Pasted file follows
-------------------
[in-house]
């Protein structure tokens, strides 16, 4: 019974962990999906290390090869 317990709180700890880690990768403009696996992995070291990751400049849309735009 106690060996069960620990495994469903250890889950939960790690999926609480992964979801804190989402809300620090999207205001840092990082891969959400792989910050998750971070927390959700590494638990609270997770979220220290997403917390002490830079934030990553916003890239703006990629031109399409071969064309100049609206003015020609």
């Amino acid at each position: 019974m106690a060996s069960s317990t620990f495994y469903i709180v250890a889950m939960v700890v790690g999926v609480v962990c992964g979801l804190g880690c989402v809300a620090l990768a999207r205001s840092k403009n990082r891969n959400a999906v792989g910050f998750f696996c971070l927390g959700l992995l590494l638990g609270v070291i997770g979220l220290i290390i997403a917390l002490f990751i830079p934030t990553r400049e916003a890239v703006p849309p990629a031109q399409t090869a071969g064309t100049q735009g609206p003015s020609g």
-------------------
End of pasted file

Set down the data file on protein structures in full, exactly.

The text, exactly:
[in-house]
């Protein structure tokens, strides 16, 4: 019974962990999906290390090869 317990709180700890880690990768403009696996992995070291990751400049849309735009 106690060996069960620990495994469903250890889950939960790690999926609480992964979801804190989402809300620090999207205001840092990082891969959400792989910050998750971070927390959700590494638990609270997770979220220290997403917390002490830079934030990553916003890239703006990629031109399409071969064309100049609206003015020609």
């Amino acid at each position: 019974m106690a060996s069960s317990t620990f495994y469903i709180v250890a889950m939960v700890v790690g999926v609480v962990c992964g979801l804190g880690c989402v809300a620090l990768a999207r205001s840092k403009n990082r891969n959400a999906v792989g910050f998750f696996c971070l927390g959700l992995l590494l638990g609270v070291i997770g979220l220290i290390i997403a917390l002490f990751i830079p934030t990553r400049e916003a890239v703006p849309p990629a031109q399409t090869a071969g064309t100049q735009g609206p003015s020609g």